Goose Island IPA is a classic beer of the craft movement which most people have tried. Its popularity has grown to the point that you can now find it in most UK supermarkets and even on airlines! Other beers from this Chicago brewery are harder to find in the UK, so when the chance to perform a brew with Tim Faith, the innovation brewer at Goose Island at UBrew, a favourite haunt of mine came about I jumped at the chance to get my brew on and learn some more about a brewery that has had quite a journey from its humble beginnings in 1988.

Goose Island IPA was one of the first craft beers that I ever had and as such it has always held a special place for me. I think it is a great sessionable IPA with a decent hop character to it that doesn't over power on the bitterness front. Other than the IPA, the only other exposure I have had to the world of Goose Island beers has been Honker's Ale, which was inspired by the creator of the brewery drinking Fullers London Pride on a trip to Europe and is a good tribute to that classic English bitter marrying mild fruit hop aroma with rich malt to make a very well balanced beer.  I have over the years heard about the infamous Bourbon County Stout range that they release every year on Black Friday, but have never seen any in the UK. So when the opportunity arose to meet Tim Faith the innovation brewer of Goose Island and take part in a collaboration brew with him, as well as quiz him on his background and brewing aspirations including tasting some of the more special beer offerings from Goose I understandably jumped at the chance.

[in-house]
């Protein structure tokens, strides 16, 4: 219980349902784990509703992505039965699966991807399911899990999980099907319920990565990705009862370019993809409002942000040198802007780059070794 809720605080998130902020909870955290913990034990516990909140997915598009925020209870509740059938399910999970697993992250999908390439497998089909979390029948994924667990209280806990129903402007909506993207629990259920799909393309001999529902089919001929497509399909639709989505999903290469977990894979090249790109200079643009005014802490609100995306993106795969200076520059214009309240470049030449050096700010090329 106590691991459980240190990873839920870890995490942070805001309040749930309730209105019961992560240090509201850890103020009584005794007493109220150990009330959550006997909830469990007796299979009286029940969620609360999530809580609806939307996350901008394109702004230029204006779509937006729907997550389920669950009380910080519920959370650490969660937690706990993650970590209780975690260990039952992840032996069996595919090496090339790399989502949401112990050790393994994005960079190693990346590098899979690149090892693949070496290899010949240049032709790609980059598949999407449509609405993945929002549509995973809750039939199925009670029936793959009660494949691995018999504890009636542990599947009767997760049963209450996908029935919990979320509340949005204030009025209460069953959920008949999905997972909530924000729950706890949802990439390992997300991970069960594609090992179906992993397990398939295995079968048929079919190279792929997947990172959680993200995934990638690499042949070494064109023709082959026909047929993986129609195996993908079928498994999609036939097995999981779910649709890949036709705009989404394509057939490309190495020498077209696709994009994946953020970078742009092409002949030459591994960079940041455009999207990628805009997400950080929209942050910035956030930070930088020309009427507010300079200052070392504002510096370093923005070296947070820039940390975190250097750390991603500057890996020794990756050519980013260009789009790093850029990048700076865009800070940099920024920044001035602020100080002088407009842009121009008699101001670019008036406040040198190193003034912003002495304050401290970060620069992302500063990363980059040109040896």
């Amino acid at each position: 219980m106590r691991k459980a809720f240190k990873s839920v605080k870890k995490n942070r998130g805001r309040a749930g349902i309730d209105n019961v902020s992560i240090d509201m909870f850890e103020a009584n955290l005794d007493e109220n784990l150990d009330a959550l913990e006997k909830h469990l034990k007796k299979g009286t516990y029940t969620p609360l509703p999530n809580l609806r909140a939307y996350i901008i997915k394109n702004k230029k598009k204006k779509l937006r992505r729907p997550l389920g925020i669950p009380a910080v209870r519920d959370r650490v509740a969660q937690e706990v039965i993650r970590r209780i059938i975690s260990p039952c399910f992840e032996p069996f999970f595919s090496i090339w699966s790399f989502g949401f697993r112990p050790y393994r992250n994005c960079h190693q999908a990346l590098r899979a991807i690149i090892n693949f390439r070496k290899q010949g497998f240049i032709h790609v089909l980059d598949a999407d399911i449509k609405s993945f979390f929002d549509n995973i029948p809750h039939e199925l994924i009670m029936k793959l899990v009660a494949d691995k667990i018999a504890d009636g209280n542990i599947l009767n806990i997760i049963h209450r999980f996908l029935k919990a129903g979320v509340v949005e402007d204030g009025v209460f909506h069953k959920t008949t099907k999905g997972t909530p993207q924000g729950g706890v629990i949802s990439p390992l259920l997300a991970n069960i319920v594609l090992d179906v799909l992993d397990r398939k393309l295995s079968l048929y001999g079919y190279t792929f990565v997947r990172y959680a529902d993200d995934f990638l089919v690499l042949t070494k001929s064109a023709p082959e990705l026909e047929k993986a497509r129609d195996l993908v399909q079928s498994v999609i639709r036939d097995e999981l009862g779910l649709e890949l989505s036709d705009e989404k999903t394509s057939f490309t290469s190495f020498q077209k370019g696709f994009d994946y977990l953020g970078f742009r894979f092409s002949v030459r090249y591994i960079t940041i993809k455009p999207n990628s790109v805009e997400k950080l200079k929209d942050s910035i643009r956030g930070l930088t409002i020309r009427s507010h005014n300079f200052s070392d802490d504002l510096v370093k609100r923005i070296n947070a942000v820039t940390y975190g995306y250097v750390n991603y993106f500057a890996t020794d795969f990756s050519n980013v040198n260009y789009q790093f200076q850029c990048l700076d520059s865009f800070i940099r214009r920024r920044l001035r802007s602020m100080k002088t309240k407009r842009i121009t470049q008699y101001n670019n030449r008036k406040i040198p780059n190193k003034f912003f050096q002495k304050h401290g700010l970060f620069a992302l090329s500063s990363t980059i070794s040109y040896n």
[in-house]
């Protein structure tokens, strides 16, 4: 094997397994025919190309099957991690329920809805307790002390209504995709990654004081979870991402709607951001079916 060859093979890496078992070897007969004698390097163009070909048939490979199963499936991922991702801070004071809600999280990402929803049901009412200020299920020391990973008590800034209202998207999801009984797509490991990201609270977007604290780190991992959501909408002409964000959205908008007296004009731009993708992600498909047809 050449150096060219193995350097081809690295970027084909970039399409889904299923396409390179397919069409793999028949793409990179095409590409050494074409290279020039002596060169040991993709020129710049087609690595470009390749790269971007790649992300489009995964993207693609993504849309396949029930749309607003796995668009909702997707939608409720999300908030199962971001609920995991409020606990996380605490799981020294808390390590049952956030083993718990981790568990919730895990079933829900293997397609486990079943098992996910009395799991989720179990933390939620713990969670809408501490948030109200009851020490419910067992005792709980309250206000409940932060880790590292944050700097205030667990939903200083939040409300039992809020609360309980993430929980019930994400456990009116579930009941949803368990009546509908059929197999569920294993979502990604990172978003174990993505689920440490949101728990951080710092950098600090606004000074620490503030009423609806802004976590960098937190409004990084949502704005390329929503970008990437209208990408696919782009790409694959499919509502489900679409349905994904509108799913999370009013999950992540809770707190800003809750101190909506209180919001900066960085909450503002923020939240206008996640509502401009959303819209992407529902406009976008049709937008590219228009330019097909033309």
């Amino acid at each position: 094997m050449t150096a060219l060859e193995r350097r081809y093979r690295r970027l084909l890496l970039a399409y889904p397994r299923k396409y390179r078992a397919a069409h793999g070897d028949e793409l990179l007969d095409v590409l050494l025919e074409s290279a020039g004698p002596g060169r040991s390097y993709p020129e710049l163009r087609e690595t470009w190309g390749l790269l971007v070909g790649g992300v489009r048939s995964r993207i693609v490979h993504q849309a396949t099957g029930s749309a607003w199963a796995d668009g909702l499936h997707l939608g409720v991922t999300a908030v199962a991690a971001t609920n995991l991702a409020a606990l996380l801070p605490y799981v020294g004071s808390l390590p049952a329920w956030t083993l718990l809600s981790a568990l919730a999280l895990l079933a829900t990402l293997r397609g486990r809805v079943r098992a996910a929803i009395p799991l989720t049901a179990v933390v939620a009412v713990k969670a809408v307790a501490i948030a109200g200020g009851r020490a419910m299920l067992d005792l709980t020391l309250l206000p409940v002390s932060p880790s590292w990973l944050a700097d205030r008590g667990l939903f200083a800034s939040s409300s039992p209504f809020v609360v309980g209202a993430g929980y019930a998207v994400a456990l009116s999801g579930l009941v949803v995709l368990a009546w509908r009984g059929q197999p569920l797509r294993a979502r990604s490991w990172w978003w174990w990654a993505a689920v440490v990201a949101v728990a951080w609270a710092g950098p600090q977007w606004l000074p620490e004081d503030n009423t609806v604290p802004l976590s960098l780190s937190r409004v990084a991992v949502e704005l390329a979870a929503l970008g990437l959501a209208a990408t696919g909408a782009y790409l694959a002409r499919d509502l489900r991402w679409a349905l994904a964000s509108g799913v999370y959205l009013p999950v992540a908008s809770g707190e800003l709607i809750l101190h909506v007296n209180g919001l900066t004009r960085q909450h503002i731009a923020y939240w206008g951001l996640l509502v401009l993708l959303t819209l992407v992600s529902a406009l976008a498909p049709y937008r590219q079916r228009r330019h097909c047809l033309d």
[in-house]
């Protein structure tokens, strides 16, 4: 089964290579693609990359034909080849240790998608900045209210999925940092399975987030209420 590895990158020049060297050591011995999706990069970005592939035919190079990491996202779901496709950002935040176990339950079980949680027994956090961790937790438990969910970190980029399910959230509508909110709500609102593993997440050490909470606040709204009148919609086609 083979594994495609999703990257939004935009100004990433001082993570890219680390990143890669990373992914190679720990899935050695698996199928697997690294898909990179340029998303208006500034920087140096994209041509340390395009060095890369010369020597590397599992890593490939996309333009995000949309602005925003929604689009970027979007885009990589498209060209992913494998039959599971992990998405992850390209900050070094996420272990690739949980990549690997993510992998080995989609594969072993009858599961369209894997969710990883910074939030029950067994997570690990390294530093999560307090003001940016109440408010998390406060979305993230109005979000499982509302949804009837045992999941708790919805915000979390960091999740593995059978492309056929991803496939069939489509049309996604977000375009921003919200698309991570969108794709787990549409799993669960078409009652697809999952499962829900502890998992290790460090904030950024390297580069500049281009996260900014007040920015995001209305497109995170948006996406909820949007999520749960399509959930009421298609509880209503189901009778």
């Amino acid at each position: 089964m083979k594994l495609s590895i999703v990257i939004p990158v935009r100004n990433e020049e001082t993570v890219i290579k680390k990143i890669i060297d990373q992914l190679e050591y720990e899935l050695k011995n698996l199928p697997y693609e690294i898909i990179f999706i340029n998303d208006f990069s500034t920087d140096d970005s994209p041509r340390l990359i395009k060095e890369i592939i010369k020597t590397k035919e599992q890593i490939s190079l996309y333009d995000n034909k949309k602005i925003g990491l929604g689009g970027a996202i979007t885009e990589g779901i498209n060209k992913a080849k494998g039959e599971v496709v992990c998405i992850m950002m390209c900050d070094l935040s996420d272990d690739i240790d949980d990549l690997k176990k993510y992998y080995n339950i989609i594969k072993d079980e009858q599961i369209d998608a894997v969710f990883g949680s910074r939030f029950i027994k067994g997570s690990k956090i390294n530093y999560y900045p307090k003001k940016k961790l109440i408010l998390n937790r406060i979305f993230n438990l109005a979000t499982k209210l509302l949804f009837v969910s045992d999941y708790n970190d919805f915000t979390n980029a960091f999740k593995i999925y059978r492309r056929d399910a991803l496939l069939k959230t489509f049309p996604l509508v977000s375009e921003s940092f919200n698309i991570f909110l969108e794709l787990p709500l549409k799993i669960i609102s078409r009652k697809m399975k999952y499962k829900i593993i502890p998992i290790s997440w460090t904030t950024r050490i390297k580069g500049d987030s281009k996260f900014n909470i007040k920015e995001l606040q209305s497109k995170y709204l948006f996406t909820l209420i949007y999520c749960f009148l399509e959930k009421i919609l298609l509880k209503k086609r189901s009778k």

Tim Faith (RHS beer in hand) running us through the grain and liquor ratio of the experimental brew